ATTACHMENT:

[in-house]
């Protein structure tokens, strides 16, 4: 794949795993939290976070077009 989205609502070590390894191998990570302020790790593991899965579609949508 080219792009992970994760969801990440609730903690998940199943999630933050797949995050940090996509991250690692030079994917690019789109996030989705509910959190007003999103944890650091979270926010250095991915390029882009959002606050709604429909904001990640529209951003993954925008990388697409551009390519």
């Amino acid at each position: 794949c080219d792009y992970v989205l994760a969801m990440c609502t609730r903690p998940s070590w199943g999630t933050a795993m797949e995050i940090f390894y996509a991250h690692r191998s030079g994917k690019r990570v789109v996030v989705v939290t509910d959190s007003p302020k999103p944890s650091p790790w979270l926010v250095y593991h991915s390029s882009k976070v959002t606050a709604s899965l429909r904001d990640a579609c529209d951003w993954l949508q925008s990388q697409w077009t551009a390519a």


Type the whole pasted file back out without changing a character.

[in-house]
């Protein structure tokens, strides 16, 4: 794949795993939290976070077009 989205609502070590390894191998990570302020790790593991899965579609949508 080219792009992970994760969801990440609730903690998940199943999630933050797949995050940090996509991250690692030079994917690019789109996030989705509910959190007003999103944890650091979270926010250095991915390029882009959002606050709604429909904001990640529209951003993954925008990388697409551009390519």
């Amino acid at each position: 794949c080219d792009y992970v989205l994760a969801m990440c609502t609730r903690p998940s070590w199943g999630t933050a795993m797949e995050i940090f390894y996509a991250h690692r191998s030079g994917k690019r990570v789109v996030v989705v939290t509910d959190s007003p302020k999103p944890s650091p790790w979270l926010v250095y593991h991915s390029s882009k976070v959002t606050a709604s899965l429909r904001d990640a579609c529209d951003w993954l949508q925008s990388q697409w077009t551009a390519a």